Having mentioned, in general, what you call your experience, I am led to say a few words on those meetings in which you speak your experience with each other—your class-meetings and lovefeasts. I think I know something of the blessedness of free intercourse and unreserved communication between Christians. But I am persuaded that meetings, conducted as yours are, must prove in many instances highly injurious; and perhaps they are most injurious to those who like them most. At them, each member of your Society is weekly called on to declare the state of his soul, in the presence of others, to the number of 12 or 20. The most truly experienced Christian is best able to say, how nice and trying a matter it is, to speak before others of himself, and of his walk with God.It is not at all times or at any periodical intervals, that he will dare to attempt it ; and when he does see it expedient to speak upon the subject, it will be with holy fear, whether he speaks of his sorrows or of his joys. But among you, the weakest are every week put upon this exercise: those who have no real experience in religion at all, are brought forward to declare their experience, and drilled either into hypocrisy or self-deceit. They hear one and another around them speaking the language of complaint or of rejoicing, of distressing anxiety or assured confidence; and they, in their turn, retail the gleanings of the phraseology they have heard. They utter perhaps the most humiliating complaints of themselves, and are secretly filled with a proud satisfaction at the thought of having complained so well and spoken so humbly. Set in motion by this gust of self-complacency, they are ready to receive the exhortation, which their class-leader gives them, to work out strenuously wbat is wanting of their salvation. They report progress at the next meeting, for which they have been preparing in the interval.They have now to say (as they have heard others say,) that they are thirsting-wrestling-on the stretch-for justification. They are sent away with encouragement, perhaps, to win it that night by violence; and in all probability, by the following meeting, they will have to declare that they have obtained--that which they are taught to call justification-a lively impression on their minds, of some words of scripture, as is a voice from heaven told them that their sins were forgiven. The poor creature is then rejoiced over, and rejoices over himself, as having experienced the blessing ;talks of this experience with delight; and mistakes his fomness of talking of it for zeal and spiritual fervour. He is given to understand, that all he needs now is to keep up those feelings, and to go on in the same way, to attain what is called sanctification. He is questioned weekly as to his progress, in this effort, or perhaps is employed to question others; and if he only continue regular in attending his class, and precise in the observation of Methodist discipline, no doubt is entertained by himself or others of his Christianity: while he has only exchangeil, perhaps, the sins of drunkenness and swearing, for the sins of spiritual pride, censoriousness and hypocrisy. If he can only deceive himself then sufficiently to imagine that all sin is at some instant exterminated from within him, the course is finished ; and his experience held up as a pattern to all the society.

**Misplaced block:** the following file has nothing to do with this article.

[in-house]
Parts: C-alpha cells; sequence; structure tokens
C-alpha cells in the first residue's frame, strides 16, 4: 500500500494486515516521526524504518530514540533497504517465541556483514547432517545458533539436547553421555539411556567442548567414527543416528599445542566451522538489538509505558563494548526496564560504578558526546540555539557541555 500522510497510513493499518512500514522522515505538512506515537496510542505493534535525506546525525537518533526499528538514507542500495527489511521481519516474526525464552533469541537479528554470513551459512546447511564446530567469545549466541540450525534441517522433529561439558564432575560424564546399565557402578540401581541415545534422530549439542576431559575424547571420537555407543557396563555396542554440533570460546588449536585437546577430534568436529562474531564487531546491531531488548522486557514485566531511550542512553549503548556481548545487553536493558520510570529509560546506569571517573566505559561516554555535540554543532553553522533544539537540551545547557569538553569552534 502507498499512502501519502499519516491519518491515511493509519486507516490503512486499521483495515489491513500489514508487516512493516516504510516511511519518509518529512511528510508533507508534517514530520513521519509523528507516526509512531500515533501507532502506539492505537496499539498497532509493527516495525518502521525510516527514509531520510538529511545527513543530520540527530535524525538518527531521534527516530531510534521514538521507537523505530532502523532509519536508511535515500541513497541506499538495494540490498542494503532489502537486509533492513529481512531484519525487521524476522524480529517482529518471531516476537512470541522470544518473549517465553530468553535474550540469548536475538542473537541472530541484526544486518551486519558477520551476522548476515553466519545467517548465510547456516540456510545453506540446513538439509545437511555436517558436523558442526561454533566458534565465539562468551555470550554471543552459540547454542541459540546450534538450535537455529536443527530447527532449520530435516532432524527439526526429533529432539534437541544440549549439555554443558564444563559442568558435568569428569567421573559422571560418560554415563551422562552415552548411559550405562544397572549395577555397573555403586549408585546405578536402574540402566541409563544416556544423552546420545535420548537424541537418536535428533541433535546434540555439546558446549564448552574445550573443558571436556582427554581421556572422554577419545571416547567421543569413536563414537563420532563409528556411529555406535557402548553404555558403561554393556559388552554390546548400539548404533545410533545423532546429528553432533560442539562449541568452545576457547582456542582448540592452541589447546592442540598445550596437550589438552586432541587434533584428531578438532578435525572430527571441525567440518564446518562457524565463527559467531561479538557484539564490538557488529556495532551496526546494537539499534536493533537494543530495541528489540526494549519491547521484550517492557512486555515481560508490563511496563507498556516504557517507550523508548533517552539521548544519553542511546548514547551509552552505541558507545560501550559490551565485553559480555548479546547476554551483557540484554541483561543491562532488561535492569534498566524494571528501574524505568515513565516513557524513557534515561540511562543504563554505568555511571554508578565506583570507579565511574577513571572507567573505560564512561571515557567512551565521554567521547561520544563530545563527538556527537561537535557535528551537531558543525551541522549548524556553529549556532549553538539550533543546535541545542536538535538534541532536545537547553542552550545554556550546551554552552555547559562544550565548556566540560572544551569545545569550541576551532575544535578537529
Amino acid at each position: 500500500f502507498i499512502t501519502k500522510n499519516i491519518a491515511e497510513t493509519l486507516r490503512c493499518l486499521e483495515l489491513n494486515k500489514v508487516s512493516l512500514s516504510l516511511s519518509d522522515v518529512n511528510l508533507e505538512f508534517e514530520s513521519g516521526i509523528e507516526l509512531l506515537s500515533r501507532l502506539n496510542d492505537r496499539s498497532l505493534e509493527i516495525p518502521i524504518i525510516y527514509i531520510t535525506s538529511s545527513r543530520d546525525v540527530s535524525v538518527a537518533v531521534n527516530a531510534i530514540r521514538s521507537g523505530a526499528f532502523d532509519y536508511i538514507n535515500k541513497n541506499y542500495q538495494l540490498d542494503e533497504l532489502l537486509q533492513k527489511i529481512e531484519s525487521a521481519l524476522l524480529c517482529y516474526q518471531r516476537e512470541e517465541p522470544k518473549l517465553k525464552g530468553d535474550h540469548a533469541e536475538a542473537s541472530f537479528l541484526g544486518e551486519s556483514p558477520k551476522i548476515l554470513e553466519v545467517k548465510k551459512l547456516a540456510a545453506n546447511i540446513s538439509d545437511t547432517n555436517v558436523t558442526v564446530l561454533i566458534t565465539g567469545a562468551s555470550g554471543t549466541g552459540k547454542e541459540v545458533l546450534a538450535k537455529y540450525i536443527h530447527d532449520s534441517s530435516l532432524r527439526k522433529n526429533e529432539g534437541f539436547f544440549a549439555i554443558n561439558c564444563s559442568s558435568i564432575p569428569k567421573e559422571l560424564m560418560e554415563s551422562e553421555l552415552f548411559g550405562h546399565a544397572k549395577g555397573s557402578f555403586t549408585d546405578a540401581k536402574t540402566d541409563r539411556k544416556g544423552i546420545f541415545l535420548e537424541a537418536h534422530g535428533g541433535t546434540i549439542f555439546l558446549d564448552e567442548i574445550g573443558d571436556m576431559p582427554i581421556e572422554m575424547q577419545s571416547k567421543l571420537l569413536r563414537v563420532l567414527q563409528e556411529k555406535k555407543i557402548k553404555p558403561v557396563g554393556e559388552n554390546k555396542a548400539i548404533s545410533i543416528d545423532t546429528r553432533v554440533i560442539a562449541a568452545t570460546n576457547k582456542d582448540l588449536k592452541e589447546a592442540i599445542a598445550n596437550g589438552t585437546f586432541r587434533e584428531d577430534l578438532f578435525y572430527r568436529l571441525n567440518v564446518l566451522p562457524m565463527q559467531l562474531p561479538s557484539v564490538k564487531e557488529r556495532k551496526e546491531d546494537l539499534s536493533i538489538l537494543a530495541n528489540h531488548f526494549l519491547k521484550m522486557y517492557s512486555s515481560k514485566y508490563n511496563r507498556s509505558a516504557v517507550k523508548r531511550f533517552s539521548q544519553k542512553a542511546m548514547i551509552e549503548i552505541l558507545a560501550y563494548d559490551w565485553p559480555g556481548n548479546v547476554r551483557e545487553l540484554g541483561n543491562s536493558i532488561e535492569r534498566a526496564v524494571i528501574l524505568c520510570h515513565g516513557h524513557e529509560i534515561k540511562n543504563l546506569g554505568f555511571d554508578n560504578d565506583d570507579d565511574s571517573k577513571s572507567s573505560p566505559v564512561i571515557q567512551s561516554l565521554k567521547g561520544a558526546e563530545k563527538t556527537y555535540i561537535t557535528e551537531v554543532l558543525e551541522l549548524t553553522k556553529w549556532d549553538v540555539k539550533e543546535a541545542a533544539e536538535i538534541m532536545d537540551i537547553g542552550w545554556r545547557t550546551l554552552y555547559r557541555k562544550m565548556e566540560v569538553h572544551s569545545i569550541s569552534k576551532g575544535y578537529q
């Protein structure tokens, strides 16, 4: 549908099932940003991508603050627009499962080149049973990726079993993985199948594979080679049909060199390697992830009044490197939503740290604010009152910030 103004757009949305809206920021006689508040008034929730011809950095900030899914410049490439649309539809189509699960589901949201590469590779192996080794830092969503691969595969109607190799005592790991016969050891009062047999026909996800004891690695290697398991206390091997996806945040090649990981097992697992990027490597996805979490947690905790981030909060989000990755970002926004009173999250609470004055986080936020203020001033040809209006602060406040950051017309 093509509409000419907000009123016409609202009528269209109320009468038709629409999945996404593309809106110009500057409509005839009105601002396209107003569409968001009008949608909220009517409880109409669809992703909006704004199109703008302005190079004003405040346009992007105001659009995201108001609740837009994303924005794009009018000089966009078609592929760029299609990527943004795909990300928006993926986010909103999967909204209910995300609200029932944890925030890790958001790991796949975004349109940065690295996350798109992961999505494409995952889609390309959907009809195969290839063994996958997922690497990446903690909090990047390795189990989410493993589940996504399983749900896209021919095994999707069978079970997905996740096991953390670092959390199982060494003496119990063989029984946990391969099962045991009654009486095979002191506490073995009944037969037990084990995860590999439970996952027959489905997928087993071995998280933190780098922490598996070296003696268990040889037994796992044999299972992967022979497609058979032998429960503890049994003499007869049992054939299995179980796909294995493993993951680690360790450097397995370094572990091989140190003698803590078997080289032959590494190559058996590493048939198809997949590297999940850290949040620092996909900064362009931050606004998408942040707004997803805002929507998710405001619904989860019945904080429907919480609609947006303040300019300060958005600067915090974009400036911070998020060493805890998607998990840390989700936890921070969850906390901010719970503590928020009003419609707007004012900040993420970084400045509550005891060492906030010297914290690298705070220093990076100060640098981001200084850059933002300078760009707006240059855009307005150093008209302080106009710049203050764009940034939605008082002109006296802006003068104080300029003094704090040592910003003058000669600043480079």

But some of you, perhaps, are ready to say—'s what right has this man to suppose, that any among us walk in such a self-deceiving course, or make such a false profession of experience, as he has just now described?” I candidly own, that I have met some Methodists, and read of others, who to my judgment gave evidence of being in various stages of that course. But indeed I am not fond of deciding on the state or character of individuals, where there is any room for doubt. But I must add that there are some among you of whom I can have no doubt that they are in the last and most awful stage of it: I mean all those, who avow that they have attained that same perfection in holiness, in consequence of which they live without sin, in thought, word or deed.